Imran Khan Admits Ties With Pakistan Army Chief Were Strained. Here’s Why

Islamabad- Imran Khan has said that his relations with Pakistan’s Army chief General Qamar Javed Bajwa nosedived after differences arose over the appointment of the Punjab province chief minister, a media report said Thursday.

The 70-year-old former cricketer-turned-politician, who is recovering from injuries sustained during an assassination bid last week, has announced resumption of the long march on Tuesday but later his party, the Pakistan Tehreek-e-Insaf changed the decision and rescheduled it for Thursday.

“I always imagined that, because the Army is so powerful and organised, when I would try to bring rule of law in the country, they would play an important part,” Khan said in the interview to the Dawn newspaper.

When asked when it all began to go wrong between him and Pakistan’s powerful Army, Khan said his government’s failure to convict those whom he alleged of corruption was the first sign.

The second, he said, was the choice of Punjab chief minister.

“The army chief wanted me to have Aleem Khan [as CM Punjab] and I wouldn’t. Because not only were there National Accountability Bureau (NAB) cases against him, he had occupied and sold land worth millions belonging to the government,” the PTI chief said.

When asked why he included Khan in his party if he suspected wrongdoing, Khan said, “We always thought they were just allegations. And he defended himself. But when I asked the vice-chairman of the Lahore Development Authority [about Aleem], he showed me on a map how he had occupied government land. This was around the end of my second year, and the beginning of the third year of my government.” Khan was unequivocal that until the time Gen Bajwa asked him to make Khan the Punjab chief minister, things were fine.

“They were organised, you could get their help, we were on the same page regarding foreign policy. It was just the last six months, the issue of them making deals with these crooks when they should be behind bars…” To emphasise his point about the military’s influence over accountability cases, he said: “The army was going after these people before I came to power. 95 per cent of these cases preceded my government. The Nawaz Sharif case, the Avenfield case… he would not have got convicted had the army not provided the two brigadiers in the JITs – that was before me.” Khan quelled allegations that the 2018 elections were rigged, insisting that he came to power because of his popularity and not because he was the “military’s darling.” “The army did not back me in the 2018 election. I believe we won freely and fairly,” he added.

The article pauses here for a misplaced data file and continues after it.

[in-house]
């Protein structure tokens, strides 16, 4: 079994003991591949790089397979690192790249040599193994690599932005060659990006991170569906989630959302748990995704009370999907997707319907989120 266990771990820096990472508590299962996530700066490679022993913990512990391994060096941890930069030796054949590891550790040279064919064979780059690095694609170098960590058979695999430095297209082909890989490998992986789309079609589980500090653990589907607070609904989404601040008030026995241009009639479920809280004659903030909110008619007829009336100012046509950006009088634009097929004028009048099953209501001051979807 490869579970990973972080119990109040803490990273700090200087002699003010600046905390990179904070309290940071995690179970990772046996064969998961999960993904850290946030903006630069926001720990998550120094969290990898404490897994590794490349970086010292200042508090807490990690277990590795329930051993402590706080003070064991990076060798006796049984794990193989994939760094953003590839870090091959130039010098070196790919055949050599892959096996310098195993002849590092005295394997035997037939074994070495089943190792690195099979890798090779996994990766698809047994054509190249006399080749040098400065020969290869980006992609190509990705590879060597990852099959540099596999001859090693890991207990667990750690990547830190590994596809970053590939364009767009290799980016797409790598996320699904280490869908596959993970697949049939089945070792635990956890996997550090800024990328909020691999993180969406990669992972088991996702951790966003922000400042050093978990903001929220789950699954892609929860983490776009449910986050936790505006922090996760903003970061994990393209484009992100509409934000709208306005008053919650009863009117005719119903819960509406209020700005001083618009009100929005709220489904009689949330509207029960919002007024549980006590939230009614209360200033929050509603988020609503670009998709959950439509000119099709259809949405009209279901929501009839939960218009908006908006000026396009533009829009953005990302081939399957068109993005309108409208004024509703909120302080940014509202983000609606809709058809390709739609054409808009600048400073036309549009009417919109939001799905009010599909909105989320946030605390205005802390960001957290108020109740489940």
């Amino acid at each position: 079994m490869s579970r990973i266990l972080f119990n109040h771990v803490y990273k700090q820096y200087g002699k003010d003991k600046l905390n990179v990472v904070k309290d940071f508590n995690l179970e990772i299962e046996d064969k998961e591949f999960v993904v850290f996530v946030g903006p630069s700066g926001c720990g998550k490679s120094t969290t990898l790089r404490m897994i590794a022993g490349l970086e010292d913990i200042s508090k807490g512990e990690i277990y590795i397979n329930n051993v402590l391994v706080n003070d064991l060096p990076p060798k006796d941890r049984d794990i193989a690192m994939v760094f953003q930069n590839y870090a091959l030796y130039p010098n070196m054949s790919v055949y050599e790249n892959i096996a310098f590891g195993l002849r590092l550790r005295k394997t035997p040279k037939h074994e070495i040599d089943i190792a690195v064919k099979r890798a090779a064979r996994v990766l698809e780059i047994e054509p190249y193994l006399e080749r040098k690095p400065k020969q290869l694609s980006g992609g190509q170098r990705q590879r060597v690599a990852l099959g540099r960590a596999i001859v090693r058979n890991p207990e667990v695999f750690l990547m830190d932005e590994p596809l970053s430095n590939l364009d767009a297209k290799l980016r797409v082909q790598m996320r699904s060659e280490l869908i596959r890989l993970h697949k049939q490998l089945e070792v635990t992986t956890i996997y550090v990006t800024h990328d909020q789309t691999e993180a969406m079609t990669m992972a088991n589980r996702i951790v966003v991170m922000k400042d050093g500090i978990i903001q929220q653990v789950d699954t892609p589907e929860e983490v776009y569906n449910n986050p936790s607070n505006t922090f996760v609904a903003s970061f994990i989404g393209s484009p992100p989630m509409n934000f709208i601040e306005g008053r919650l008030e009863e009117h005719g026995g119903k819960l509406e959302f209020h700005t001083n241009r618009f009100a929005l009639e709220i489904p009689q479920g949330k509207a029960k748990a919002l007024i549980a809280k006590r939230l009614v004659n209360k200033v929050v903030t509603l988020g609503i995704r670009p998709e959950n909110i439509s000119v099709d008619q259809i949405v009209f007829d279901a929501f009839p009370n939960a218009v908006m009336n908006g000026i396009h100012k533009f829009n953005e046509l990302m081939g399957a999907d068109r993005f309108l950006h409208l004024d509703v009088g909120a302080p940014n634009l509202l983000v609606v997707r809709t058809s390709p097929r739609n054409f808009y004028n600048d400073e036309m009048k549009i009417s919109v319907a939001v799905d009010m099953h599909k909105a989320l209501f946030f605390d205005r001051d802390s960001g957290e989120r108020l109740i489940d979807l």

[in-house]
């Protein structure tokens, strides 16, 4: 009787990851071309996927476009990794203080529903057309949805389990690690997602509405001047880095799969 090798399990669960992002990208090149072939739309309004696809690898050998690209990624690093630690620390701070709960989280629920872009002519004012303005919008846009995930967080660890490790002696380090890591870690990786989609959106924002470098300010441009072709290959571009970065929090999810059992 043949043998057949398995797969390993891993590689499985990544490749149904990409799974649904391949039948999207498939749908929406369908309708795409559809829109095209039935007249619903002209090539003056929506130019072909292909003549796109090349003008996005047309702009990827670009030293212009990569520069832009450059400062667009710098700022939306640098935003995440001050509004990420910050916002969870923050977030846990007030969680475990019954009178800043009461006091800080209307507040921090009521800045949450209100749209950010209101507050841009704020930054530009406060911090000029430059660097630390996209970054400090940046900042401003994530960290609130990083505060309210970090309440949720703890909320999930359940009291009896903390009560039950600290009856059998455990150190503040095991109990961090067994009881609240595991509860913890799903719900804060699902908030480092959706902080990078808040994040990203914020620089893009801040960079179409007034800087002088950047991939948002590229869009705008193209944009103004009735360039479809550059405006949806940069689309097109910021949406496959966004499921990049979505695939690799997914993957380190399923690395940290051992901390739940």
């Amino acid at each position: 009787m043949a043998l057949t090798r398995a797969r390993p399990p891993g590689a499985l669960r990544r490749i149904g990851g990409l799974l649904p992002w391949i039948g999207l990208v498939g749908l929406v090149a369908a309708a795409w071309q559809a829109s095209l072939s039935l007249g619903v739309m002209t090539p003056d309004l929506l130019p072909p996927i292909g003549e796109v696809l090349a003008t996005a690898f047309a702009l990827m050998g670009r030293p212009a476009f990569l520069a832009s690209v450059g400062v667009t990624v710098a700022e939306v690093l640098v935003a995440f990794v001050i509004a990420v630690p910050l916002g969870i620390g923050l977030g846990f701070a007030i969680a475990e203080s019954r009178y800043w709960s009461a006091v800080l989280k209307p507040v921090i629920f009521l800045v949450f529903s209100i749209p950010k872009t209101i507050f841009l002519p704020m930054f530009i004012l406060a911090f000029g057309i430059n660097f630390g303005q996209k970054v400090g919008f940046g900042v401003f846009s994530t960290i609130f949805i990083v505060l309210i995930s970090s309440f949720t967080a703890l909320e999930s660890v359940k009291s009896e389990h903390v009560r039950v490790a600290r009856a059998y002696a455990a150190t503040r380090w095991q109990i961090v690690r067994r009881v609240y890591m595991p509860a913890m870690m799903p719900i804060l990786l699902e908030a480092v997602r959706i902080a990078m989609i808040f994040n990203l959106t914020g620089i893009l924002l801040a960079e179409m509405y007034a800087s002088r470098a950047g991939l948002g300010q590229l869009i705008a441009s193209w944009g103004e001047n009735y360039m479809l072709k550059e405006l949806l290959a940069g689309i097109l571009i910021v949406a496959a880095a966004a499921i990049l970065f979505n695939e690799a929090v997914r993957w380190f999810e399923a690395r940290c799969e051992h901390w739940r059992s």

Gen Bajwa, 61, is expected to retire on November 29 after getting a three-year extension when Khan was the prime minister.

Khan has been at the loggerheads with the Army for a few months after his ouster as the prime minister in April.

Khan, who was injured in an assassination bid on Thursday, alleged that Prime Minister Shehbaz Sharif, Interior Minister Rana Sanaullah and Major General Faisal Naseer were part of a sinister plot to assassinate him in the same way former Punjab governor Salman Taseer was killed in 2011 by a religious extremist.

The powerful Army, which has ruled the coup-prone country for more than half of its 75-plus years of existence, has hitherto wielded considerable power in matters of security and foreign policy.

Khan has repeated the names of three persons for their alleged involvement in the attack.

He urged his followers to continue protests across the country until the three of them resigned.

The Pakistan Army on Saturday rejected as “baseless and irresponsible” the allegations made by Khan that one of its senior officers was among the people involved in the conspiracy to kill him.

When Khan was in power, the opposition accused him of trying to bring an army chief of his choice who could support his alleged agenda of victimising opposition leaders.

Since he lost power in April this year, the equation has changed and now Khan is saying that the coalition government wants to install an Army head of its choice to protect looted wealth and steal general elections.

Last week, Khan had admitted that he offered an extension to the tenure of Army chief Bajwa in March amid the opposition’s attempt to topple his government.

Khan also rejected as “untrue” claims made by Prime Minister Sharif that the opposition leader sent him a message expressing his desire to have a consultation over the appointment of the Army chief and elections.

Prime Minister Sharif had claimed that he had flatly rejected a proposal from his predecessor on the appointment of a successor to Army chief Gen. Bajwa.

Since he was ousted from power in April, the cricketer-turned-politician has repeatedly claimed that the no-trust motion against him was the result of a “foreign conspiracy”.

Khan has since launched a political blitz calling for a snap election.

He was leading a protest march against the government to press it for a snap election when he was injured in the assassination bid.

 

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